Materials from the toolbox
The BATNA concept first appeared in the industry literature in 1981, in the book Getting to YES: Negotiating Agreement Without Giving In by Roger Fisher and William Ury. The authors’ ‘win-win’ approach continues to inspire people looking for long-term benefits in negotiations. The BATNA concept serves as the foundation for preparing for difficult situations or total disagreement in negotiations.
My BATNA, step-by-step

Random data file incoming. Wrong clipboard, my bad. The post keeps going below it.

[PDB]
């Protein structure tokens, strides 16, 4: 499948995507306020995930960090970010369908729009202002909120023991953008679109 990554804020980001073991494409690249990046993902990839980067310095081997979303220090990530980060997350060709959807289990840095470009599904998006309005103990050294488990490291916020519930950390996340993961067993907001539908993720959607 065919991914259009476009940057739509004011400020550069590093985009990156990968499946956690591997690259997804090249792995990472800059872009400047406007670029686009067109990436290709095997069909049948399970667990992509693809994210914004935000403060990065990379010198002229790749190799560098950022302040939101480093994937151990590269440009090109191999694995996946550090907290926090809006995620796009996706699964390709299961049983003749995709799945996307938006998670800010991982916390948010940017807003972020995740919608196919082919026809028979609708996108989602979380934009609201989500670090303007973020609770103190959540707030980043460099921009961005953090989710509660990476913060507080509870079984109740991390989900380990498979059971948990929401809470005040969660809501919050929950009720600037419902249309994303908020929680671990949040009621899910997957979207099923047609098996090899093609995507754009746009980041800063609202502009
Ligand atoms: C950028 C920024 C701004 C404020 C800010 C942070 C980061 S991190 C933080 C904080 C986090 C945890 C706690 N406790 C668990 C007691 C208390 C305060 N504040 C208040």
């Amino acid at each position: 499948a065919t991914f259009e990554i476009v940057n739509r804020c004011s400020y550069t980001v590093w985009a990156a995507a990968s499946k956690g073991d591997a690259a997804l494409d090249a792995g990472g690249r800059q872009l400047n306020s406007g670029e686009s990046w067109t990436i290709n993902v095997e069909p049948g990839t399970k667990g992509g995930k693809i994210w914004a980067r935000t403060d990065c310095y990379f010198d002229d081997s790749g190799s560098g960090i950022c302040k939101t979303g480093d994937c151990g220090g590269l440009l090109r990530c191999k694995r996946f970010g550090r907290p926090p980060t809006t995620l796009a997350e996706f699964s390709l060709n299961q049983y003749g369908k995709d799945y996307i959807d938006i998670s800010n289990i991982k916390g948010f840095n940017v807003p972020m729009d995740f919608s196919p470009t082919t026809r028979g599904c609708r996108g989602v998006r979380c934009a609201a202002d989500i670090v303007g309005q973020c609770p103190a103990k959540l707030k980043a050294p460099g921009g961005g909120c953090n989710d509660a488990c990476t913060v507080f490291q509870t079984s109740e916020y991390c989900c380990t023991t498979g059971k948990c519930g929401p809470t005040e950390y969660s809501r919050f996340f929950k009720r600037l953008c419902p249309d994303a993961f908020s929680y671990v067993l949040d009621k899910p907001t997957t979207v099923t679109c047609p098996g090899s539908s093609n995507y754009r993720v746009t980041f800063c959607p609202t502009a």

What determines success in negotiations? How should I prepare for effective negotiations? In the life of a salesperson or a negotiator, these questions appear every day. However, it’s most difficult to negotiate with people who - at least in our estimation - have the upper hand. That happens when we are concerned that the disproportionate strength of the other party will affect the result of the negotiation. For example, if we’re negotiating a purchase agreement with a large company that dictates market prices, we focus almost exclusively on getting the best price for us. Our approach will be more effective if we consider the consequences of a total lack of agreement. We need to know when we should say no, and we should have a Plan B ready if the negotiations don’t go well. If we don’t, we may get too involved in reaching agreement and, as a result, assess the other party’s negotiating proposal too optimistically. A full awareness of the available alternatives in the event that there is no agreement and choosing the best possible option as a realistic scenario for unsuccessful negotiations can actually strengthen our negotiating position.